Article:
As you configure your flex space, consider how your needs might change as time goes on and plan for flexibility, Low suggests. "If you have young children at home, think about how it will be utilized as they grow up. If you will host a lot of family or guests in the future, think about how you'll accommodate," she says. Opt for lightweight, easy-to-move furniture to help ensure your setup can be rearranged as needed. "When it comes to exercise, consider alternatives to large and bulky equipment such as tension bands," says Tiffany Piotrowski of Tiffany Leigh Design. "These can be kept in a decorative bin or basket and still provide a full-body workout."

3. Plan for storage. 

Incorporate plenty of storage into your flex room to manage clutter and maximize space. "Add storage that can be closed off—cabinets with doors to hide messes and contain all the items necessary for whatever activities will be taking place in the room," says Austin-based interior designer Killy Scheer. Choose furniture or containers that can stylishly and efficiently accommodate your storage needs, whether that's for workout gear, office supplies, toys, or other items.


4. Compartmentalize the flex space. 

If your flex space will serve multiple functions, section off areas of the room for each need, suggests Pramiti Bhargava of BlueGrape, a San Diego staging company. For example, designate one corner for a home office and use the other side of the room as a workout space. Room dividers or shelving units can serve as physical barriers that separate the space and offer added privacy. For a visual cue, lay down rugs or paint an accent wall to specify different sections.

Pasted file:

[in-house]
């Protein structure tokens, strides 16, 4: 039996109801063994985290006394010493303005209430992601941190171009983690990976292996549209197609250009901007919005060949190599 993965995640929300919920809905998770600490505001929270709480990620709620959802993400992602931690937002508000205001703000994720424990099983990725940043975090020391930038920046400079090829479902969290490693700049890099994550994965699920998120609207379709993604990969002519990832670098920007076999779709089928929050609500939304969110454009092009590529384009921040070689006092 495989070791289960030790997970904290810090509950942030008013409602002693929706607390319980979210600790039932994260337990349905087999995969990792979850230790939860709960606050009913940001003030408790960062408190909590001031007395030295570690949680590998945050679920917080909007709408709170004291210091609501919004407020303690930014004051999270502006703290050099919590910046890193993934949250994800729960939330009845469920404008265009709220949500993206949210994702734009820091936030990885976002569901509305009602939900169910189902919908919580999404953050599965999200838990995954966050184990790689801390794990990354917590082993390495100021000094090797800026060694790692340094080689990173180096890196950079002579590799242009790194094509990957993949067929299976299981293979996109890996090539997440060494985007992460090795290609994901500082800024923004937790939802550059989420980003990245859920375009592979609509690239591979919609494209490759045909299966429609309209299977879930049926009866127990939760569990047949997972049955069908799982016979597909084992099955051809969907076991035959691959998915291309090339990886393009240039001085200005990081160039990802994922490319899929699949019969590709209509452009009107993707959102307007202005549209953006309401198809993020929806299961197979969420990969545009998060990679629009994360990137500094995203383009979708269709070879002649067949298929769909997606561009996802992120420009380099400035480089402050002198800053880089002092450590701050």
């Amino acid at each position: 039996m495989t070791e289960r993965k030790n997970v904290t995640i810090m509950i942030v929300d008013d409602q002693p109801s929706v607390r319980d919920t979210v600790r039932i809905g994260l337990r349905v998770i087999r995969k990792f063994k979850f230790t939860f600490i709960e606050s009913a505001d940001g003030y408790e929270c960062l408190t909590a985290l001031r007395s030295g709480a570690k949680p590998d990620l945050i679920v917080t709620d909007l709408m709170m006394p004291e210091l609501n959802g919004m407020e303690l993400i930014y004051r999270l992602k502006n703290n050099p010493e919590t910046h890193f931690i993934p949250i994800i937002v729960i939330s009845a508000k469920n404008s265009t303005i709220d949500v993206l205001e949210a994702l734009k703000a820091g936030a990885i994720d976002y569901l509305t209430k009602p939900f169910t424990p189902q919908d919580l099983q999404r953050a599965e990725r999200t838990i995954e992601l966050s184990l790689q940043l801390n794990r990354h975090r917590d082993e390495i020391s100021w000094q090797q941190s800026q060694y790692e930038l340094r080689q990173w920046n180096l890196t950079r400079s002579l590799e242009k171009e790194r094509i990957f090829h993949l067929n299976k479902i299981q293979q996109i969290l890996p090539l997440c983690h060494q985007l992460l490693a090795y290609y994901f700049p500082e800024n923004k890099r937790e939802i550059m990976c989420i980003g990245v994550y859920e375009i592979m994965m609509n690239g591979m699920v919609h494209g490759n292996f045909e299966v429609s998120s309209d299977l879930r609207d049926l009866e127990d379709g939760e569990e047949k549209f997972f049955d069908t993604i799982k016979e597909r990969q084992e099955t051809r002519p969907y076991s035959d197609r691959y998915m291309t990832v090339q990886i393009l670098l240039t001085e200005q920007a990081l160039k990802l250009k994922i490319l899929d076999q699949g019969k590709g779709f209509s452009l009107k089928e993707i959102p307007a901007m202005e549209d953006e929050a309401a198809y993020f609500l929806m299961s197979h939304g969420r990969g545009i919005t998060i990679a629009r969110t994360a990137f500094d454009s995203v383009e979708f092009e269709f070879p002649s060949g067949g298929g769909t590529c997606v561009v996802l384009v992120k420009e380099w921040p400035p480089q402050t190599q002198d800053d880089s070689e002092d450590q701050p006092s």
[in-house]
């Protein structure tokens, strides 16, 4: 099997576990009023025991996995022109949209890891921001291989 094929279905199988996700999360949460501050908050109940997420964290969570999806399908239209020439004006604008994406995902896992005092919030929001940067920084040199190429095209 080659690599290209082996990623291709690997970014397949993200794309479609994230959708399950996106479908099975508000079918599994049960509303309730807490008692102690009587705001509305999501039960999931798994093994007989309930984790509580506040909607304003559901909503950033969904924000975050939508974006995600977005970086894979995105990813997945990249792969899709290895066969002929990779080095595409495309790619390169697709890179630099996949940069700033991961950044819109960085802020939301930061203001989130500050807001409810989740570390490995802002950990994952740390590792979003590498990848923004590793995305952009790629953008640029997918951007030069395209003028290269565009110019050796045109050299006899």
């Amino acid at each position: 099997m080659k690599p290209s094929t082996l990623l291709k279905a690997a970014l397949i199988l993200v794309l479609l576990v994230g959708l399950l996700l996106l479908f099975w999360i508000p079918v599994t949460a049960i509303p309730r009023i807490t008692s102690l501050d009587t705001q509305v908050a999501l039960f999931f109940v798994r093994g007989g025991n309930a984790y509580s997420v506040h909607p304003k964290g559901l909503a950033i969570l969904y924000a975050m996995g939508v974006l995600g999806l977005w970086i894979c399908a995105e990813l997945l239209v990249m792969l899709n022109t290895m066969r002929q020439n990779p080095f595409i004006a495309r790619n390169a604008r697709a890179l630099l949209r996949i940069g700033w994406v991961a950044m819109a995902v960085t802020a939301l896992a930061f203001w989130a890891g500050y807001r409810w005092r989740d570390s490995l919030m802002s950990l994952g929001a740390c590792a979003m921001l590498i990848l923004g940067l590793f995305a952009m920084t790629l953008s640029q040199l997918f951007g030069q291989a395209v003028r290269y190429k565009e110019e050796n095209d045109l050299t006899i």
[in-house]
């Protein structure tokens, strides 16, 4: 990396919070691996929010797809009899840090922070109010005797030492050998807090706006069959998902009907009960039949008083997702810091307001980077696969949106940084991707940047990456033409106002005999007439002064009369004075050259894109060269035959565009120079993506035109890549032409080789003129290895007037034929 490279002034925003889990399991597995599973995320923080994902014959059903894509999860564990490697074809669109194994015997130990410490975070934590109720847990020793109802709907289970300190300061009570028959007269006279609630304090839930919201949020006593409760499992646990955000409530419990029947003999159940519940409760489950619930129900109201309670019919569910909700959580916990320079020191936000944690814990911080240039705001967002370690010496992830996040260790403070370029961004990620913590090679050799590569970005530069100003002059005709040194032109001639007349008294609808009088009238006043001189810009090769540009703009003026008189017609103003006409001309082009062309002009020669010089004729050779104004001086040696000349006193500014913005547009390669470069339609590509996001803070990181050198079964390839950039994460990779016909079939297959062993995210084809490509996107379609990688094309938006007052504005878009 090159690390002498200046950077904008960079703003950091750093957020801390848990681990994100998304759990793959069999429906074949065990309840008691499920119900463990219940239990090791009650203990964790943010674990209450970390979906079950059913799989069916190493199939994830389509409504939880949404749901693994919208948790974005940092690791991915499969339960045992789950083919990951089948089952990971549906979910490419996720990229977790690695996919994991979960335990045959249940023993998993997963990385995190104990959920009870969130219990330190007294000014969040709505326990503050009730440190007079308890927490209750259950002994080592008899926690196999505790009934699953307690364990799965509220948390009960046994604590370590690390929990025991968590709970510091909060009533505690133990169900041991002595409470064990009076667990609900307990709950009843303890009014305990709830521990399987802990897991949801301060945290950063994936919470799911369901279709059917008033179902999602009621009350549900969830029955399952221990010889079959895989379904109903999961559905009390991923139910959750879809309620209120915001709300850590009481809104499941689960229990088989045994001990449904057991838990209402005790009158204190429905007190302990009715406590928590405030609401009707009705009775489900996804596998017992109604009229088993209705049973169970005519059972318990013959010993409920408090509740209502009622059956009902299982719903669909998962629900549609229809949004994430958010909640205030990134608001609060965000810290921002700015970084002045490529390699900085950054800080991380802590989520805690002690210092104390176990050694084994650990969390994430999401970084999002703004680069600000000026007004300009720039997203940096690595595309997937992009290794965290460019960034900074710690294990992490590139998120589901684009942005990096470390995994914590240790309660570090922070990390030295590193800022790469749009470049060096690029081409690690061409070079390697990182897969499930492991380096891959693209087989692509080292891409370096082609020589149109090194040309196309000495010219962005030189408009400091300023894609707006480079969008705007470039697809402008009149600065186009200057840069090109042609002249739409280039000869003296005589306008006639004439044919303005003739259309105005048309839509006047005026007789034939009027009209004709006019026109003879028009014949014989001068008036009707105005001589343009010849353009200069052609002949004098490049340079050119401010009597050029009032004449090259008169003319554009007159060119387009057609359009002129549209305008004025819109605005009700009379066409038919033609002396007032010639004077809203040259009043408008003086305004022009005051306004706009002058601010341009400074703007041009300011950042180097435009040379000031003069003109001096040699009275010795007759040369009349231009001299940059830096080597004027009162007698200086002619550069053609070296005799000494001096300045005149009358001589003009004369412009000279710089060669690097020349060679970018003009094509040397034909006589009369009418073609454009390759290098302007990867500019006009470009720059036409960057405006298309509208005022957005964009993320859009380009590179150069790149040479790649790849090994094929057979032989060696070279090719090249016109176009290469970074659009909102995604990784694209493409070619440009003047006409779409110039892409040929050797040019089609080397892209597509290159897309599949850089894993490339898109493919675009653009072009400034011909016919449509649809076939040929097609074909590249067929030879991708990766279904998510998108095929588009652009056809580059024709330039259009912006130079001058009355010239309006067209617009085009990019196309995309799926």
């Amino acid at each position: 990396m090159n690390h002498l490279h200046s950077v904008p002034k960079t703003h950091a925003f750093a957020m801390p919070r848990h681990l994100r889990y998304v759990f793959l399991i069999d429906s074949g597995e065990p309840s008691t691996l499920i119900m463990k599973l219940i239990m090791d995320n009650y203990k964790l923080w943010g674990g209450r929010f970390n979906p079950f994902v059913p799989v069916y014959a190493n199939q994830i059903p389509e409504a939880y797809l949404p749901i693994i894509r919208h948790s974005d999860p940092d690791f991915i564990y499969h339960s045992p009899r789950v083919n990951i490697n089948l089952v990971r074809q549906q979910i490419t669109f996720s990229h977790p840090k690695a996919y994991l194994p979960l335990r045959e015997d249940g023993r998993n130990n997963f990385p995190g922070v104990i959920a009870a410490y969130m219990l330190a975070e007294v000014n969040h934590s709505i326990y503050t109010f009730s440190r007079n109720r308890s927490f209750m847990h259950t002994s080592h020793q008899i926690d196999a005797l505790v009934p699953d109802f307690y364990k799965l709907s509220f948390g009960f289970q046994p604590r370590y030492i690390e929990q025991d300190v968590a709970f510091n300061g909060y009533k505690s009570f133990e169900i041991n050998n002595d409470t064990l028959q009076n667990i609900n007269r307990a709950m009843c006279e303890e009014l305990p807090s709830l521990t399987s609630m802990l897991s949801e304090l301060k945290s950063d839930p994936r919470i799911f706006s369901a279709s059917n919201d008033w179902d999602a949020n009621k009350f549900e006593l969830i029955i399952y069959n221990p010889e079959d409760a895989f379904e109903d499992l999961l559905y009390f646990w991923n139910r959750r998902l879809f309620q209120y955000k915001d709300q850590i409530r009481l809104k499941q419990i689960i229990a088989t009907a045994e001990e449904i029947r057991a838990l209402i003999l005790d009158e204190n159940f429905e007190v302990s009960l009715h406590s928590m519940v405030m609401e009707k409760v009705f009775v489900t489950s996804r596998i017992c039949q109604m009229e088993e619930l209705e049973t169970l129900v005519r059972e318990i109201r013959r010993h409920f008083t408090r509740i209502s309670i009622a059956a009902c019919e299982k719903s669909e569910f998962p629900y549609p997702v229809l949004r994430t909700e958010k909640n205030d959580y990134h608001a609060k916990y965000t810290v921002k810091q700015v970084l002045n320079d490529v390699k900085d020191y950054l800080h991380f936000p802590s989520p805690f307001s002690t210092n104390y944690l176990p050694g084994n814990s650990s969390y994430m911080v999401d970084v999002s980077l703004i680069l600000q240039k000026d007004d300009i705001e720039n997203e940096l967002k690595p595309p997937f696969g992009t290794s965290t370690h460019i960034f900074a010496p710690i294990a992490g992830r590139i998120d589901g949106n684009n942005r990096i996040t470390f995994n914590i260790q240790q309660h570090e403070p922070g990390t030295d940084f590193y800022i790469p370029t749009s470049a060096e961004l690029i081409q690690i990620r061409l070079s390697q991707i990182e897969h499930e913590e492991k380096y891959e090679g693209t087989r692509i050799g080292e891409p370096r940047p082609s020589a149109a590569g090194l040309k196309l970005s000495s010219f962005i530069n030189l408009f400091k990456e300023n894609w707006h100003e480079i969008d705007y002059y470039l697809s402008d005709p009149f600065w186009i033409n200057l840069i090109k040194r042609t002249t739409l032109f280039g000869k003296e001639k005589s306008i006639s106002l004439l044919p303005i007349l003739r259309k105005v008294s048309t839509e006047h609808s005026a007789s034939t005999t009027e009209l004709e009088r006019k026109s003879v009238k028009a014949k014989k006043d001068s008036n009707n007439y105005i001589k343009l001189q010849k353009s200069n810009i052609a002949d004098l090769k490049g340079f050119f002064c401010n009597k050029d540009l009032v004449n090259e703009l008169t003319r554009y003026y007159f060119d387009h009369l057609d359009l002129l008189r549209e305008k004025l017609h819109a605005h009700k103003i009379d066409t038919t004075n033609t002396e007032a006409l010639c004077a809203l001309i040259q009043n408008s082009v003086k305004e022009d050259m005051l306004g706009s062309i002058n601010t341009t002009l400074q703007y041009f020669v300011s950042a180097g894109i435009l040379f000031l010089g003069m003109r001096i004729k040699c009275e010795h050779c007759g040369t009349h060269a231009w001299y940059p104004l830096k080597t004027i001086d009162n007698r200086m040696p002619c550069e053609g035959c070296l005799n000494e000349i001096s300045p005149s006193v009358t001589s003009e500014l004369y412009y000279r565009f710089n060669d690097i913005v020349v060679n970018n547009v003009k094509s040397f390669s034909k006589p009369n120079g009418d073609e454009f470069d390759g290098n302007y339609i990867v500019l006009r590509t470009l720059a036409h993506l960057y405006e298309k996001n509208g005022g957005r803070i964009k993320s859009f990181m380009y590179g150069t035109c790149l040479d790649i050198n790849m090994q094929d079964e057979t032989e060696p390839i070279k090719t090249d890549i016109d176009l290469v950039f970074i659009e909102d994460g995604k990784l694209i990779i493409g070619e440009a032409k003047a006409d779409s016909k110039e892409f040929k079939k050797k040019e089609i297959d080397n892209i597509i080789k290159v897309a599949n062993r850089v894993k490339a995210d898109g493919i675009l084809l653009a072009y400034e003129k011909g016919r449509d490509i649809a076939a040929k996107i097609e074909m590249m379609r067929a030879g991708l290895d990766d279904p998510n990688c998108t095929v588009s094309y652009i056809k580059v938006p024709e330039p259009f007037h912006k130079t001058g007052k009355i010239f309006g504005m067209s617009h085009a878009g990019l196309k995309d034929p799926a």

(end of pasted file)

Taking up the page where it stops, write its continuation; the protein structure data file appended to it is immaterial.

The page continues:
5. Use flexible furniture. 

"If you want to have a multi-purpose space, you need to have multi-purpose furniture," Low says. Outfit your room with pieces that can transform to suit different needs or activities. Look for nesting furniture that can be stacked or separated, tables with extendable leaves or fold-down mechanisms, and armoires that can open up to reveal a workspace, suggests Scheer. Just be sure to measure the room carefully before purchasing furniture.

6. Reflect your personality. 

Customize your flex space to suit your style. Use it as an opportunity to go bold with a dramatic paint color or patterned wallpaper. Or tailor it to a certain hobby or interest. "There are so many creative ways to utilize extra space, so take it as an opportunity to showcase your personality and passions," Bhargava says.


Jessica Bennett, Assistant Home Editor — Better Homes and Gardens